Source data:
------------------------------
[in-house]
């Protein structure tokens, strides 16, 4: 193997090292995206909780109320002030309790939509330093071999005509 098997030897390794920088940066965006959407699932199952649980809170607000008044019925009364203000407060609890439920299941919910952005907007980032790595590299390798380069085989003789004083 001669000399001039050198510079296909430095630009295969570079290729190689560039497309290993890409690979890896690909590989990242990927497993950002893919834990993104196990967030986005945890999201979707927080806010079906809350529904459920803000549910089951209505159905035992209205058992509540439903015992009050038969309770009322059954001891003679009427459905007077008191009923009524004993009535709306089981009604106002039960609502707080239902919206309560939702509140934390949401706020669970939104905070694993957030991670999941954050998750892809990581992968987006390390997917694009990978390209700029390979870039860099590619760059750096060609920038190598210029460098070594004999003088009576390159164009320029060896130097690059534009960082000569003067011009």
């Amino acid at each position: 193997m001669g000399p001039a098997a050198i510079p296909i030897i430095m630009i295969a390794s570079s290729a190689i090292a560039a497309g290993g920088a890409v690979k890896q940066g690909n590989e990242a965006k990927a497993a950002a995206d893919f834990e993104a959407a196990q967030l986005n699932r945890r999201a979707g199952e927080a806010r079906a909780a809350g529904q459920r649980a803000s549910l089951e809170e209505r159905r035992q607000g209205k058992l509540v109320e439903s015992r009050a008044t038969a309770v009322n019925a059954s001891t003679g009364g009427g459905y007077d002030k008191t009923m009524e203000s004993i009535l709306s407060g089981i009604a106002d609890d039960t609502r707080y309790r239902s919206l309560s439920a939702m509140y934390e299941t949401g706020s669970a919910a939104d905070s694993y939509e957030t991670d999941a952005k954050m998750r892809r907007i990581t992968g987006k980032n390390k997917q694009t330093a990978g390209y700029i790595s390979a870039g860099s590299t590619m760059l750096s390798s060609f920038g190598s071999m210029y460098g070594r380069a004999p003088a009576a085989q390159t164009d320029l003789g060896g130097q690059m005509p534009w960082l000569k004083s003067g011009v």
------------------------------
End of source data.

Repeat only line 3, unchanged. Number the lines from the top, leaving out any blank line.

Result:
């Amino acid at each position: 193997m001669g000399p001039a098997a050198i510079p296909i030897i430095m630009i295969a390794s570079s290729a190689i090292a560039a497309g290993g920088a890409v690979k890896q940066g690909n590989e990242a965006k990927a497993a950002a995206d893919f834990e993104a959407a196990q967030l986005n699932r945890r999201a979707g199952e927080a806010r079906a909780a809350g529904q459920r649980a803000s549910l089951e809170e209505r159905r035992q607000g209205k058992l509540v109320e439903s015992r009050a008044t038969a309770v009322n019925a059954s001891t003679g009364g009427g459905y007077d002030k008191t009923m009524e203000s004993i009535l709306s407060g089981i009604a106002d609890d039960t609502r707080y309790r239902s919206l309560s439920a939702m509140y934390e299941t949401g706020s669970a919910a939104d905070s694993y939509e957030t991670d999941a952005k954050m998750r892809r907007i990581t992968g987006k980032n390390k997917q694009t330093a990978g390209y700029i790595s390979a870039g860099s590299t590619m760059l750096s390798s060609f920038g190598s071999m210029y460098g070594r380069a004999p003088a009576a085989q390159t164009d320029l003789g060896g130097q690059m005509p534009w960082l000569k004083s003067g011009v």